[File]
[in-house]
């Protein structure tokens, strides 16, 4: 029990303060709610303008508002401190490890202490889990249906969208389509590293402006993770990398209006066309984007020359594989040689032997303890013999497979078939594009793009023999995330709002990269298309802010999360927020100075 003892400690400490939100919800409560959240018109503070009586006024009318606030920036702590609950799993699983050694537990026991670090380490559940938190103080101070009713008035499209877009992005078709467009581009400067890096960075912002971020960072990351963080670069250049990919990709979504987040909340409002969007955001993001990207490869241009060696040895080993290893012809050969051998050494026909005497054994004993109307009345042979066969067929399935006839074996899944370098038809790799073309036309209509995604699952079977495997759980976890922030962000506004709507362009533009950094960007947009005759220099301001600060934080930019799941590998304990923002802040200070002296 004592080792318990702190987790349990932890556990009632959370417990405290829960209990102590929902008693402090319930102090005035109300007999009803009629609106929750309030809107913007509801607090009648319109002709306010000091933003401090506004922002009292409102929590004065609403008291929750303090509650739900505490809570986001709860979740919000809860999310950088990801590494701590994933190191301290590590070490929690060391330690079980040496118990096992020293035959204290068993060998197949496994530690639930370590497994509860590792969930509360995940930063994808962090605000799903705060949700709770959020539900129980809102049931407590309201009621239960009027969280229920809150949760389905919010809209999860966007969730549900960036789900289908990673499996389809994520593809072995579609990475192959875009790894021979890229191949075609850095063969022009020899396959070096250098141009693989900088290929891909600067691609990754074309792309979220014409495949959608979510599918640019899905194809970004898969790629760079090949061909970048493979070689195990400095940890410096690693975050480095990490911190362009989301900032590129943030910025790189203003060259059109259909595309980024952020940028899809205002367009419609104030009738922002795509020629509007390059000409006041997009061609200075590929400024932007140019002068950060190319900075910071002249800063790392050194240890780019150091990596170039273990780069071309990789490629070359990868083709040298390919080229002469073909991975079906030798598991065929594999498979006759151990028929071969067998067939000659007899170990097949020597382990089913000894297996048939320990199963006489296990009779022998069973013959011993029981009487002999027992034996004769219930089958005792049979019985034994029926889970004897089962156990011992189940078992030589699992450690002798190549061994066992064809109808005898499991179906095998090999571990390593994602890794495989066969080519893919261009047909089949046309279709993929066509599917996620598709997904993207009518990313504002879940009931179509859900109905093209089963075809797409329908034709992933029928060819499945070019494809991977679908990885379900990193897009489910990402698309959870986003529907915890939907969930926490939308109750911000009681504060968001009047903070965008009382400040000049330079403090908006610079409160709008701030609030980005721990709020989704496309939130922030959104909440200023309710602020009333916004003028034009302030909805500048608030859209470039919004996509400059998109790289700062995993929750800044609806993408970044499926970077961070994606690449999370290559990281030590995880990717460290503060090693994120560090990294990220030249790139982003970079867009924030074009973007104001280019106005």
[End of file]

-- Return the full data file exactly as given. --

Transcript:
[in-house]
């Protein structure tokens, strides 16, 4: 029990303060709610303008508002401190490890202490889990249906969208389509590293402006993770990398209006066309984007020359594989040689032997303890013999497979078939594009793009023999995330709002990269298309802010999360927020100075 003892400690400490939100919800409560959240018109503070009586006024009318606030920036702590609950799993699983050694537990026991670090380490559940938190103080101070009713008035499209877009992005078709467009581009400067890096960075912002971020960072990351963080670069250049990919990709979504987040909340409002969007955001993001990207490869241009060696040895080993290893012809050969051998050494026909005497054994004993109307009345042979066969067929399935006839074996899944370098038809790799073309036309209509995604699952079977495997759980976890922030962000506004709507362009533009950094960007947009005759220099301001600060934080930019799941590998304990923002802040200070002296 004592080792318990702190987790349990932890556990009632959370417990405290829960209990102590929902008693402090319930102090005035109300007999009803009629609106929750309030809107913007509801607090009648319109002709306010000091933003401090506004922002009292409102929590004065609403008291929750303090509650739900505490809570986001709860979740919000809860999310950088990801590494701590994933190191301290590590070490929690060391330690079980040496118990096992020293035959204290068993060998197949496994530690639930370590497994509860590792969930509360995940930063994808962090605000799903705060949700709770959020539900129980809102049931407590309201009621239960009027969280229920809150949760389905919010809209999860966007969730549900960036789900289908990673499996389809994520593809072995579609990475192959875009790894021979890229191949075609850095063969022009020899396959070096250098141009693989900088290929891909600067691609990754074309792309979220014409495949959608979510599918640019899905194809970004898969790629760079090949061909970048493979070689195990400095940890410096690693975050480095990490911190362009989301900032590129943030910025790189203003060259059109259909595309980024952020940028899809205002367009419609104030009738922002795509020629509007390059000409006041997009061609200075590929400024932007140019002068950060190319900075910071002249800063790392050194240890780019150091990596170039273990780069071309990789490629070359990868083709040298390919080229002469073909991975079906030798598991065929594999498979006759151990028929071969067998067939000659007899170990097949020597382990089913000894297996048939320990199963006489296990009779022998069973013959011993029981009487002999027992034996004769219930089958005792049979019985034994029926889970004897089962156990011992189940078992030589699992450690002798190549061994066992064809109808005898499991179906095998090999571990390593994602890794495989066969080519893919261009047909089949046309279709993929066509599917996620598709997904993207009518990313504002879940009931179509859900109905093209089963075809797409329908034709992933029928060819499945070019494809991977679908990885379900990193897009489910990402698309959870986003529907915890939907969930926490939308109750911000009681504060968001009047903070965008009382400040000049330079403090908006610079409160709008701030609030980005721990709020989704496309939130922030959104909440200023309710602020009333916004003028034009302030909805500048608030859209470039919004996509400059998109790289700062995993929750800044609806993408970044499926970077961070994606690449999370290559990281030590995880990717460290503060090693994120560090990294990220030249790139982003970079867009924030074009973007104001280019106005």